Recall election candidate introduces homelessness policy
John Cox, who ran against Gov. Gavin Newsom in 2018, held a press conference at Girsh Park in Goleta Thursday as part of his campaign in the Sept. 14 recall election.
He infamously traveled with a brown bear early in the campaign but has traded in Tag (the bear) for a ball of trash towed by a truck and trailer.
“With the ball, we’re just demonstrating the idea that this state is just full of trash — the people aren’t trash; the trash is trash,” the Republican candidate said when asked about the prop’s symbolism.
His speech didn’t touch on the environmental issues one might expect with the image of a pile of trash. Instead, he spoke about the homelessness crisis.
Perhaps the incongruence reinforces a point he repeated: He’s a businessman by trade, not a politician.
Addressing media professionals in a city he pronounced “Guh-let-ta,” he outlined a four-pronged approach to solving homelessness.
“Now that (Gavin Newsom)’s been governor, the homelessness crisis has gotten worse, not better — despite billions and billions of dollars spent,” Mr. Cox said.
He called Gov. Newsom’s Project Roomkey and Project Homekey, which provide rooms in hotels and apartments to homeless individuals, a “temporary fix.”
“It’s not a long term-solution,” he said. “I’m a businessman. I look at causes of problems; I don’t just treat the symptoms.”
The largest problem is the cost of housing, he said. He blames lengthy processes stretched by government mandates, lawsuits, the California Environmental Quality Act and layers of approval.
“What we need to do is lower these costs, streamline the process, streamline the regulations and make sure that we build housing that people can afford, just like I’ve done in my business life,” he said.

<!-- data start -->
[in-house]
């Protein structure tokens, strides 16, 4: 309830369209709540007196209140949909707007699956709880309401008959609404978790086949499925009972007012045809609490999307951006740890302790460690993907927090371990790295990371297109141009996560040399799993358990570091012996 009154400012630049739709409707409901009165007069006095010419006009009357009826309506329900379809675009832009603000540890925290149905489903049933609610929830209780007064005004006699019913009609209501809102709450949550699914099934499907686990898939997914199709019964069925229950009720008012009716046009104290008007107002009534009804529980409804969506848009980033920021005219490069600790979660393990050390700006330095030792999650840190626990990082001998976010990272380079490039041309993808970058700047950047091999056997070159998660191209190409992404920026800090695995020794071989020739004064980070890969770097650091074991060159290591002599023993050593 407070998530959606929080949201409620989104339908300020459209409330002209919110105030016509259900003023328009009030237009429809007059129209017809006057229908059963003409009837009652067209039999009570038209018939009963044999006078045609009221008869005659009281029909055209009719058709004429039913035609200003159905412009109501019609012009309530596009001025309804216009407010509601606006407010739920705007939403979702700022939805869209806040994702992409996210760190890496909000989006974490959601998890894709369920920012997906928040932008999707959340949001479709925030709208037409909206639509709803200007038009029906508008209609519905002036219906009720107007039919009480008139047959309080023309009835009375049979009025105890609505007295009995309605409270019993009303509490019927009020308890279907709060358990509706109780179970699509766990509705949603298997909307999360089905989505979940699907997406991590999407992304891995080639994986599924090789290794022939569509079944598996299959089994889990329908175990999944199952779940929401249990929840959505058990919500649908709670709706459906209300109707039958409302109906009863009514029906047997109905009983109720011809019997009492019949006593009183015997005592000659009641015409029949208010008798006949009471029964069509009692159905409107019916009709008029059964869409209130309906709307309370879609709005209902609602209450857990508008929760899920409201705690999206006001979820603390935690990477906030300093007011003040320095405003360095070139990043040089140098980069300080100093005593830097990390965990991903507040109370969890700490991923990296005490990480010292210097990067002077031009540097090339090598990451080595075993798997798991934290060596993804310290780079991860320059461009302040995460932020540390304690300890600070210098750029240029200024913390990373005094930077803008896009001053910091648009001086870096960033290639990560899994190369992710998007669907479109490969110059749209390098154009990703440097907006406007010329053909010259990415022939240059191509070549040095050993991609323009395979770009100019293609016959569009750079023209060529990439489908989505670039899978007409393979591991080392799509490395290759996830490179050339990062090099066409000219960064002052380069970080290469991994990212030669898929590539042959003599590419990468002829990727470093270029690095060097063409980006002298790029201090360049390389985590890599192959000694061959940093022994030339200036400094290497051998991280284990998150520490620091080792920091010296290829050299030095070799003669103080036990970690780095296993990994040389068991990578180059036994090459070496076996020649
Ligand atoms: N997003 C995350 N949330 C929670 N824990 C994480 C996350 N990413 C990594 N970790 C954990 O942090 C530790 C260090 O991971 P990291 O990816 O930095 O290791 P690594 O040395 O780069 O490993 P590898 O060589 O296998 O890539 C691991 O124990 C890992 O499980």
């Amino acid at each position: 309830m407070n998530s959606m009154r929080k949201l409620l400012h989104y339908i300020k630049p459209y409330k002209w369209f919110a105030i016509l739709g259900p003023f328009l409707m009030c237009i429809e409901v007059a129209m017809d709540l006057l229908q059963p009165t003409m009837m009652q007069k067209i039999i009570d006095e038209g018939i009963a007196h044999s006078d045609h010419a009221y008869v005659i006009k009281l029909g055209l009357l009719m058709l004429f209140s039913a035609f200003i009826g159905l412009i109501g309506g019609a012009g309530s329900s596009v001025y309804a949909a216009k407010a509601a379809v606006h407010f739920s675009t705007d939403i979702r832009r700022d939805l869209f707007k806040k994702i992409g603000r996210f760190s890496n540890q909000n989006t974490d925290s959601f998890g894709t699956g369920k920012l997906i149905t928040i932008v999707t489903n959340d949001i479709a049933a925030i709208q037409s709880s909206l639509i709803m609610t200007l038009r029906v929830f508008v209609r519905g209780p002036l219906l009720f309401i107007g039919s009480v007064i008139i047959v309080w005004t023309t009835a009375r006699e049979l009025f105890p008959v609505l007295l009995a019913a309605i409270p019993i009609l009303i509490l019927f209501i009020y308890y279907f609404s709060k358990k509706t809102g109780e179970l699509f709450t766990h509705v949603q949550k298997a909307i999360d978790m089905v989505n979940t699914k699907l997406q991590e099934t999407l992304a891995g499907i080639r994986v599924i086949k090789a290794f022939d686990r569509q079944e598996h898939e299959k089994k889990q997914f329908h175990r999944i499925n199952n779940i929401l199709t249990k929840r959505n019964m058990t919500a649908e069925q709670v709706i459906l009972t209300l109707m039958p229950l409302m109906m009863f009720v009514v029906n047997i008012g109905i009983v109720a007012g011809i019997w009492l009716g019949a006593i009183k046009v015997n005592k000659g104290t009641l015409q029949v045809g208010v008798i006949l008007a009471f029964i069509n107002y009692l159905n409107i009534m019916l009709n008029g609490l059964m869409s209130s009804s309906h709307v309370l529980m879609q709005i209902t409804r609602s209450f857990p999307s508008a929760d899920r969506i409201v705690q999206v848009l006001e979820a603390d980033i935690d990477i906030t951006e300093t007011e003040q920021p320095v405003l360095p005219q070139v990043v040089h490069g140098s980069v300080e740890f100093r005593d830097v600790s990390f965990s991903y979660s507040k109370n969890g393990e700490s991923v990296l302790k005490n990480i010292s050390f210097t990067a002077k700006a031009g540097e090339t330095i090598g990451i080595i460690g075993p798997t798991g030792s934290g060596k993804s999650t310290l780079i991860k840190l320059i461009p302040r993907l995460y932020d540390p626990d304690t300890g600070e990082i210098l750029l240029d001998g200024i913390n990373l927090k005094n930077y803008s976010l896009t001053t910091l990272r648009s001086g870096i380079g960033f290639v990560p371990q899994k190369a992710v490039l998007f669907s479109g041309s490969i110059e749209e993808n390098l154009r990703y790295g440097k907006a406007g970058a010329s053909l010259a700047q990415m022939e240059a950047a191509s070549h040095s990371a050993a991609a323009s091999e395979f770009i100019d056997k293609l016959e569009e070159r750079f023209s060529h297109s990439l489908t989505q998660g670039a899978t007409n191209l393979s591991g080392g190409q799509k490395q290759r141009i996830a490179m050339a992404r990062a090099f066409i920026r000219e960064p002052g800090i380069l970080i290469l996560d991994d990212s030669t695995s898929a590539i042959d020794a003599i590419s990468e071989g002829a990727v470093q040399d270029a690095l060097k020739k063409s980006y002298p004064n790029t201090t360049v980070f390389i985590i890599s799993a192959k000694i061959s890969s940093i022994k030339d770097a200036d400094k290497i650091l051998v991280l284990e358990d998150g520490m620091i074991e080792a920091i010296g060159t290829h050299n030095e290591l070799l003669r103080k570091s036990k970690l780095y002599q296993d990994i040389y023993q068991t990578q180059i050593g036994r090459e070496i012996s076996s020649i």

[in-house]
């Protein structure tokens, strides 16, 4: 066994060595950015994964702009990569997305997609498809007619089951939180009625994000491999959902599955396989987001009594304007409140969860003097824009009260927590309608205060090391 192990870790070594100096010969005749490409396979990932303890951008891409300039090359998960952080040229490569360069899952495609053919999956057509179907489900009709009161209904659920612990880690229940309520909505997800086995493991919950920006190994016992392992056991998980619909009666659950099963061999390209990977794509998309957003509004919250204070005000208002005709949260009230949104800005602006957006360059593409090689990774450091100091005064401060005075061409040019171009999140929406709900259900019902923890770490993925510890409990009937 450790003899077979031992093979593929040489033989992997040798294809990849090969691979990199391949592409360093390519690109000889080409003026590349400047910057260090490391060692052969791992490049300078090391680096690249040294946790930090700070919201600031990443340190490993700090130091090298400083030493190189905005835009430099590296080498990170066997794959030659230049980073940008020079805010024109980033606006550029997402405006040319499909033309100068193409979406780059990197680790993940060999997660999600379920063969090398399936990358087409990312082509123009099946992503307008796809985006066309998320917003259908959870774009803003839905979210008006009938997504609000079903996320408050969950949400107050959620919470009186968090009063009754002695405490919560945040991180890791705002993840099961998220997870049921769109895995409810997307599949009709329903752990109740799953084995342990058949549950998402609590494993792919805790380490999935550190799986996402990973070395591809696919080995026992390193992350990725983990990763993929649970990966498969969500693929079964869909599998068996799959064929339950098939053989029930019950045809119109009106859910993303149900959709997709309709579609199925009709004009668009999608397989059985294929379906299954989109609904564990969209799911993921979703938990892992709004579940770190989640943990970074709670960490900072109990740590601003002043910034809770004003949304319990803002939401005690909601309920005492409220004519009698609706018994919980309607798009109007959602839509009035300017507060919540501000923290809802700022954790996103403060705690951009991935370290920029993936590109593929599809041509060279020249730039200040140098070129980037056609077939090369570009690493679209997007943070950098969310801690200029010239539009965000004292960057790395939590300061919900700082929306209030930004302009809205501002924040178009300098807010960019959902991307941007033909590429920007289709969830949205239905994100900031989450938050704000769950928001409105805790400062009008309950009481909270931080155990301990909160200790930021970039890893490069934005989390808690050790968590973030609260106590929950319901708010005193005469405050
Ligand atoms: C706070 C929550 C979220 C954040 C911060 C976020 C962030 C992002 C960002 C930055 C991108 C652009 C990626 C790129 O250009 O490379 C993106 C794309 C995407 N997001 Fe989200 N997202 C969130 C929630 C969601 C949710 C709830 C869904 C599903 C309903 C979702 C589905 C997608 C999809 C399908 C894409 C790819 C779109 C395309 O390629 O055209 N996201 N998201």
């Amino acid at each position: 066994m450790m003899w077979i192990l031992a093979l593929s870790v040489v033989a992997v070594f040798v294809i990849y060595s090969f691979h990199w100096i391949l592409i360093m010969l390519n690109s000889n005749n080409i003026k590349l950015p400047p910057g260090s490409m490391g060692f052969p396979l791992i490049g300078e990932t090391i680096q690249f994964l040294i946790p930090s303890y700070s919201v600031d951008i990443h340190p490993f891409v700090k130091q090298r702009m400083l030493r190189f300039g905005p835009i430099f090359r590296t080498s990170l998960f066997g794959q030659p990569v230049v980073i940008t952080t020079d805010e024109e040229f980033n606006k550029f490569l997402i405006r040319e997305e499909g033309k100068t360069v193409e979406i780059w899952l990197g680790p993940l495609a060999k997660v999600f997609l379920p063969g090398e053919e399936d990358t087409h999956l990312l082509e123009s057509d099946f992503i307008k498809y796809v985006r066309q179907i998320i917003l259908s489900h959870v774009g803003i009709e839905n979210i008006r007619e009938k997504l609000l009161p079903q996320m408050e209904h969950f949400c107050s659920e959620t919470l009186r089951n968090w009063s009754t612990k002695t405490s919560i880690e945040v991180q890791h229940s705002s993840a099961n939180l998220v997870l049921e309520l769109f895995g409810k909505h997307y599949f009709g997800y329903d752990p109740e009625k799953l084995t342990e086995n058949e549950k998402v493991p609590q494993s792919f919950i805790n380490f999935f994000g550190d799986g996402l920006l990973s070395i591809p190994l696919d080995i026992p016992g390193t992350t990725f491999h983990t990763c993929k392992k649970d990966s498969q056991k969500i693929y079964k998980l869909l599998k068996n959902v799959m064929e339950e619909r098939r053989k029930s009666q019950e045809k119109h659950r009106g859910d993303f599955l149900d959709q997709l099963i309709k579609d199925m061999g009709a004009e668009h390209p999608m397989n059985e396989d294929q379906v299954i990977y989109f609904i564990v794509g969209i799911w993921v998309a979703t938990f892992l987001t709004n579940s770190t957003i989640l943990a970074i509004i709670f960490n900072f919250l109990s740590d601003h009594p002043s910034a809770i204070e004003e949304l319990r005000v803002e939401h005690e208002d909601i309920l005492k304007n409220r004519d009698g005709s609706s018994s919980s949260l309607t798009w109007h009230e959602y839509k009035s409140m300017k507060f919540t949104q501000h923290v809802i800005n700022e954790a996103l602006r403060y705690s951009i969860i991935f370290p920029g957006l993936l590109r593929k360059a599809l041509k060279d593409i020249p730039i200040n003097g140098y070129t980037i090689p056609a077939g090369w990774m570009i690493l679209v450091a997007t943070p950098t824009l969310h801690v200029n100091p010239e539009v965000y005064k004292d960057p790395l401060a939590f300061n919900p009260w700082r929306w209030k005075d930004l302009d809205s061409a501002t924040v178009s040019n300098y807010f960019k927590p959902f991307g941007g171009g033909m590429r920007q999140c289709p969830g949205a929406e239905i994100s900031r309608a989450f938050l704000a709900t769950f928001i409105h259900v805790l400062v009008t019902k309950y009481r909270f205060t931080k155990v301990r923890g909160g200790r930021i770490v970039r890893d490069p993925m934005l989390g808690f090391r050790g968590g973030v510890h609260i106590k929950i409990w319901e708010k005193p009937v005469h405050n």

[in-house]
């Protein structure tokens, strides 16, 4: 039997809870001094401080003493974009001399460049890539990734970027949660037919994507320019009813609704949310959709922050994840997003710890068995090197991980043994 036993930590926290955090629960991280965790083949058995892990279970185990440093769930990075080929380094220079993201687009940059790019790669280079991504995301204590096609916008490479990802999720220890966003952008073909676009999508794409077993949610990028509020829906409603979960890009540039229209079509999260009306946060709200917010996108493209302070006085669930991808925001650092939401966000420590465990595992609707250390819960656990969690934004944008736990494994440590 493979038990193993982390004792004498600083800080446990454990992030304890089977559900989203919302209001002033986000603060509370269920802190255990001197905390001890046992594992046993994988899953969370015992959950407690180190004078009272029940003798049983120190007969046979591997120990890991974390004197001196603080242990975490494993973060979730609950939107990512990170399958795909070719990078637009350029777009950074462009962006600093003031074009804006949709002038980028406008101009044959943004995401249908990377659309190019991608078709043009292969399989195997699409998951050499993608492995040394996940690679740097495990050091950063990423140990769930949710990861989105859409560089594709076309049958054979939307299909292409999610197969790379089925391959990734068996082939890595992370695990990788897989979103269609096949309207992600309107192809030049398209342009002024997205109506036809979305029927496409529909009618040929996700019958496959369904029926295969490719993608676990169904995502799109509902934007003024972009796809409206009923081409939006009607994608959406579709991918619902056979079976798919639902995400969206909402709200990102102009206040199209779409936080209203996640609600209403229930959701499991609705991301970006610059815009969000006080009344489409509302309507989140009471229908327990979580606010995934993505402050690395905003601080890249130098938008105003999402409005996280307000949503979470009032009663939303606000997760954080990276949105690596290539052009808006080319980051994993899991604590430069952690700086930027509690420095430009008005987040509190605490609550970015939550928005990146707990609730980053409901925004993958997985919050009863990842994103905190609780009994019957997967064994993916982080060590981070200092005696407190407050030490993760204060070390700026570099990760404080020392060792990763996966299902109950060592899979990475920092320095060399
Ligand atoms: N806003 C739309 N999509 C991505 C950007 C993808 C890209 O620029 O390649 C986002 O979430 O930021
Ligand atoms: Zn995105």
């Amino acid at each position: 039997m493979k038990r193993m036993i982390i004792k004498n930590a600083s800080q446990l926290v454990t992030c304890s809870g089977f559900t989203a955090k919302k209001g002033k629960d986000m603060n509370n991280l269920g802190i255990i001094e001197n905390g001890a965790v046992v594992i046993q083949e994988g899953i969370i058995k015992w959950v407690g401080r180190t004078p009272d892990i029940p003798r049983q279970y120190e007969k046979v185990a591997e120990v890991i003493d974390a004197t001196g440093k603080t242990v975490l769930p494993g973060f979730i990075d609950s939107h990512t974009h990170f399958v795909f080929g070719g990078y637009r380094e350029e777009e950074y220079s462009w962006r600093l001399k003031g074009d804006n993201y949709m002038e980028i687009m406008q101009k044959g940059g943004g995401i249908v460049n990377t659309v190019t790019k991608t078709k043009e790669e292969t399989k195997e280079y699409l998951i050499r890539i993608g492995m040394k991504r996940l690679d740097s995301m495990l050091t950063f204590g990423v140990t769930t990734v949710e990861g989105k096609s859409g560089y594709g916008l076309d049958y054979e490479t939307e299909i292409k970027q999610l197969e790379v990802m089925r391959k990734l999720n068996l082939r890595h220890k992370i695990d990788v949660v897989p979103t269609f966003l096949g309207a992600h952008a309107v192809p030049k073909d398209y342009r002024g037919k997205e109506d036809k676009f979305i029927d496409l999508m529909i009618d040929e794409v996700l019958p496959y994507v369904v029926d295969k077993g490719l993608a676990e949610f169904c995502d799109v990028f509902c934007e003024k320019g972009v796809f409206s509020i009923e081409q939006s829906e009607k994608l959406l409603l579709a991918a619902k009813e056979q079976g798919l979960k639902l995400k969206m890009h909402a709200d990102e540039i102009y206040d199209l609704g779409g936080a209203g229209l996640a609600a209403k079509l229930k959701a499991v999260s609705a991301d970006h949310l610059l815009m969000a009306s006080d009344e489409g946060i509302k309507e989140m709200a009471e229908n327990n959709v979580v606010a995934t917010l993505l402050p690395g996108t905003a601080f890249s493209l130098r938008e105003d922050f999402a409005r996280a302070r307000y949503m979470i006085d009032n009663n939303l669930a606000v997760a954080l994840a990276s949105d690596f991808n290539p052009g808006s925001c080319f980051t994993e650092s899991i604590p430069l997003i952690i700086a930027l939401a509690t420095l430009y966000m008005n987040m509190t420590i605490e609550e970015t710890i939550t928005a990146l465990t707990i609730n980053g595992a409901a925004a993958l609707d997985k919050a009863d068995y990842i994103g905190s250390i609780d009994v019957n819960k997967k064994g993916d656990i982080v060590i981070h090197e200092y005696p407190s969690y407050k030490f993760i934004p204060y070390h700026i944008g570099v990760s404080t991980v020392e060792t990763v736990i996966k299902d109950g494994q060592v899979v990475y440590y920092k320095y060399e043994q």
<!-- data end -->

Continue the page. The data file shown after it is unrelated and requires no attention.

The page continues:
He builds houses primarily in Indiana, where he said he gets approvals within six months to a year.
He noted two differences between the Hoosier state and California: leadership and provision of resources. He plans to talk about the access to energy and water later in the campaign.
Another key to his homelessness policy is a “treatment-first” approach. He clarified that he doesn’t mean he’d deny housing to those struggling with addiction or other obstacles.
He plans to utilize private organizations to assist the homeless population with the goal of helping them achieve employment. He believes private entities would lead to more humane treatment than government-run facilities.
Enforcing restrictions, which he labels “tough love,” is part of his approach. He wants law enforcement to reduce the number of people sleeping on beaches, sidewalks and benches.
When asked by a reporter how he’d stop a cycle of homeless individuals going in and out of jail, Mr. Cox saw a solution in conservatorships — including amending the Lanterman-Petris-Short Act signed by California Gov. Ronald Reagan in 1967.
He suggests short-term conservatorships established by the court system to ensure homeless individuals reside in treatment facilities until they’re well enough to work.
The last step in his plan is oversight of government spending.
“The money that’s been spent, most of it has been spent in an unwise and inefficient manner,” he said. “It has got to be spent wisely and efficiently because the taxpayers work hard for that money.”
His campaign staff anticipates returning to Santa Barbara County or nearby San Luis Obispo. He will incorporate a new prop and new theme for the next leg of his tour.